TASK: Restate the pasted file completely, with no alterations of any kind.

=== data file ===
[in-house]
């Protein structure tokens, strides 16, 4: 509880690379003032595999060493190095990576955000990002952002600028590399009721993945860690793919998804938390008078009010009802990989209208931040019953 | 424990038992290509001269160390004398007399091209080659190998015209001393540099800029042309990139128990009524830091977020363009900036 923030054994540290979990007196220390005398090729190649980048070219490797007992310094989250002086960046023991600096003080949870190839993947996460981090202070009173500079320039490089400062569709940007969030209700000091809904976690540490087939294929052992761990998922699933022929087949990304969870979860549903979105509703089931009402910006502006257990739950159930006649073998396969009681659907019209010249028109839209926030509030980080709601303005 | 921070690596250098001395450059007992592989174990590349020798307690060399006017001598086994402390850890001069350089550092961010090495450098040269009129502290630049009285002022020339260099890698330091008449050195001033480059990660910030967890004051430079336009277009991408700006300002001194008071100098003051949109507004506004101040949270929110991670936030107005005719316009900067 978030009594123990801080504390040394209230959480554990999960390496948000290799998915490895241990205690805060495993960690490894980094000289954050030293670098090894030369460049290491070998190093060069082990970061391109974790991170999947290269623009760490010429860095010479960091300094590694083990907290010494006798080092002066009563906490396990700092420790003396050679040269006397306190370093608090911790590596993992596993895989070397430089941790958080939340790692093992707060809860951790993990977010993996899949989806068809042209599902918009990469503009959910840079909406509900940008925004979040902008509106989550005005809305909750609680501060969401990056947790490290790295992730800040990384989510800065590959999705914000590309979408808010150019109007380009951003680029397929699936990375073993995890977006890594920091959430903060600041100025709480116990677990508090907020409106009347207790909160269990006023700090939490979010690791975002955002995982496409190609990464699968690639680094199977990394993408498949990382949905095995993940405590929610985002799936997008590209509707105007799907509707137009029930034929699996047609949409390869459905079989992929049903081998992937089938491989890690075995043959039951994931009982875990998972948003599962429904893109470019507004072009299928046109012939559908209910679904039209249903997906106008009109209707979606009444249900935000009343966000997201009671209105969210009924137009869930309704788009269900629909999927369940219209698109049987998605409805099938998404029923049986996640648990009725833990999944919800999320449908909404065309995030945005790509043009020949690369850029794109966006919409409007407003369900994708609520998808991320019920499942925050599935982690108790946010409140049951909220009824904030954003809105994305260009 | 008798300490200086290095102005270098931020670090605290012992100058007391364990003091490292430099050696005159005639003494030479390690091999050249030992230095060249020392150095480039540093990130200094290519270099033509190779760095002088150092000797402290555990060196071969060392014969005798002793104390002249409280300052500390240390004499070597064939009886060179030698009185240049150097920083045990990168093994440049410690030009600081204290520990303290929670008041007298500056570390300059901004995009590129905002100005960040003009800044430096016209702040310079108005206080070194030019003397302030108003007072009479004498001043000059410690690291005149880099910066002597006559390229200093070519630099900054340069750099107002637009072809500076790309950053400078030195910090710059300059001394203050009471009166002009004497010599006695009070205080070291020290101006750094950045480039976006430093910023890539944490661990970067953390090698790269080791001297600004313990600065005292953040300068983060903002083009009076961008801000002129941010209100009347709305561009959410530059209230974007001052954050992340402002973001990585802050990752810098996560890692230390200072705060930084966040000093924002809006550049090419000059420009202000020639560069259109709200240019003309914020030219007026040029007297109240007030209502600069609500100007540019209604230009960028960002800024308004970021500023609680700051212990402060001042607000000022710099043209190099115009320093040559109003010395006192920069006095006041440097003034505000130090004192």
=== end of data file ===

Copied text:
[in-house]
């Protein structure tokens, strides 16, 4: 509880690379003032595999060493190095990576955000990002952002600028590399009721993945860690793919998804938390008078009010009802990989209208931040019953 | 424990038992290509001269160390004398007399091209080659190998015209001393540099800029042309990139128990009524830091977020363009900036 923030054994540290979990007196220390005398090729190649980048070219490797007992310094989250002086960046023991600096003080949870190839993947996460981090202070009173500079320039490089400062569709940007969030209700000091809904976690540490087939294929052992761990998922699933022929087949990304969870979860549903979105509703089931009402910006502006257990739950159930006649073998396969009681659907019209010249028109839209926030509030980080709601303005 | 921070690596250098001395450059007992592989174990590349020798307690060399006017001598086994402390850890001069350089550092961010090495450098040269009129502290630049009285002022020339260099890698330091008449050195001033480059990660910030967890004051430079336009277009991408700006300002001194008071100098003051949109507004506004101040949270929110991670936030107005005719316009900067 978030009594123990801080504390040394209230959480554990999960390496948000290799998915490895241990205690805060495993960690490894980094000289954050030293670098090894030369460049290491070998190093060069082990970061391109974790991170999947290269623009760490010429860095010479960091300094590694083990907290010494006798080092002066009563906490396990700092420790003396050679040269006397306190370093608090911790590596993992596993895989070397430089941790958080939340790692093992707060809860951790993990977010993996899949989806068809042209599902918009990469503009959910840079909406509900940008925004979040902008509106989550005005809305909750609680501060969401990056947790490290790295992730800040990384989510800065590959999705914000590309979408808010150019109007380009951003680029397929699936990375073993995890977006890594920091959430903060600041100025709480116990677990508090907020409106009347207790909160269990006023700090939490979010690791975002955002995982496409190609990464699968690639680094199977990394993408498949990382949905095995993940405590929610985002799936997008590209509707105007799907509707137009029930034929699996047609949409390869459905079989992929049903081998992937089938491989890690075995043959039951994931009982875990998972948003599962429904893109470019507004072009299928046109012939559908209910679904039209249903997906106008009109209707979606009444249900935000009343966000997201009671209105969210009924137009869930309704788009269900629909999927369940219209698109049987998605409805099938998404029923049986996640648990009725833990999944919800999320449908909404065309995030945005790509043009020949690369850029794109966006919409409007407003369900994708609520998808991320019920499942925050599935982690108790946010409140049951909220009824904030954003809105994305260009 | 008798300490200086290095102005270098931020670090605290012992100058007391364990003091490292430099050696005159005639003494030479390690091999050249030992230095060249020392150095480039540093990130200094290519270099033509190779760095002088150092000797402290555990060196071969060392014969005798002793104390002249409280300052500390240390004499070597064939009886060179030698009185240049150097920083045990990168093994440049410690030009600081204290520990303290929670008041007298500056570390300059901004995009590129905002100005960040003009800044430096016209702040310079108005206080070194030019003397302030108003007072009479004498001043000059410690690291005149880099910066002597006559390229200093070519630099900054340069750099107002637009072809500076790309950053400078030195910090710059300059001394203050009471009166002009004497010599006695009070205080070291020290101006750094950045480039976006430093910023890539944490661990970067953390090698790269080791001297600004313990600065005292953040300068983060903002083009009076961008801000002129941010209100009347709305561009959410530059209230974007001052954050992340402002973001990585802050990752810098996560890692230390200072705060930084966040000093924002809006550049090419000059420009202000020639560069259109709200240019003309914020030219007026040029007297109240007030209502600069609500100007540019209604230009960028960002800024308004970021500023609680700051212990402060001042607000000022710099043209190099115009320093040559109003010395006192920069006095006041440097003034505000130090004192």